Nationally, small health food chains and independent organic grocers are expanding their square footage, said Erica Schulte, spokeswoman for the Independent Natural Foods Retailers Association, which has 103 members with 154 storefronts.
Interest in eating healthier, supporting the “little guy” and buying locally grown foods has prompted a growing number of consumers to seek grocery stores that carry gluten-free, dairy-free and low-sugar, low-sodium products, along with vitamin, mineral and herbal supplements. That new group covers a wide swath — 20-somethings, young mothers, baby boomers, parents whose children suffer from food allergies, and millenials in their 20s and 30s who have developed a habit of reading product labels, Schulte said.
In the past decade, many conventional retail grocers have added organic and natural foods to their shelves because, according to grocery experts, organic and natural foods are the fastest-growing food sector.
In 2011, sales of organic foods, beverages and other organic products topped $31 million, with sales up 10 percent over the previous year, outpacing the 4.7 percent growth of conventional foods during that same period, according to the Organic Trade Association.
While Omaha's conventional grocery market is saturated, opportunities exist for specialty retailers that focus on natural and organic products, said Jon Springer, associate editor of Supermarket News, a trade publication.
“Natural and organic food sales are the fastest-growing percentage of the grocery industry,” Springer said. “More people are paying attention to what they eat, and special diets have found their way into supermarket aisles. It's happening everywhere. There are opportunities in towns big and small.”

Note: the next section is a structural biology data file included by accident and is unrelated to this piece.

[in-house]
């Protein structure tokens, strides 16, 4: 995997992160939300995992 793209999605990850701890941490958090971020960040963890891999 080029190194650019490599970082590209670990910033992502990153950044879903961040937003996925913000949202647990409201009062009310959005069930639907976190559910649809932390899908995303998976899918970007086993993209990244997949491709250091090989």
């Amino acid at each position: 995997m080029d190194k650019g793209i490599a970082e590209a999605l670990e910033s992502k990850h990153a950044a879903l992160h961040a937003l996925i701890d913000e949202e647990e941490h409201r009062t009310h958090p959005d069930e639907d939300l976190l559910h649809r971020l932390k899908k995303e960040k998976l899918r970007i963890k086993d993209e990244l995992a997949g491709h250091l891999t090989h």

The arrival of Natural Grocers and Akin's could point the way for Sprouts Farmers Markets, a rapidly expanding Phoenix-based chain, or for Whole Foods to expand its Omaha presence, Springer said.
Locally, the Whole Foods Market and Hy-Vee Supermarkets, which pack a selection of natural foods into the “Health Market” sections of its stores, have been the larger go-to grocers for the area's health-conscious shoppers, many consumers say.
Hy-Vee, which opened natural foods departments in its supermarkets 12 years ago, has seen whirlwind growth in the past five years, company spokeswoman Ruth Comer said. “They're the fastest-growing department in our store, in terms of percentage growth from year to year.”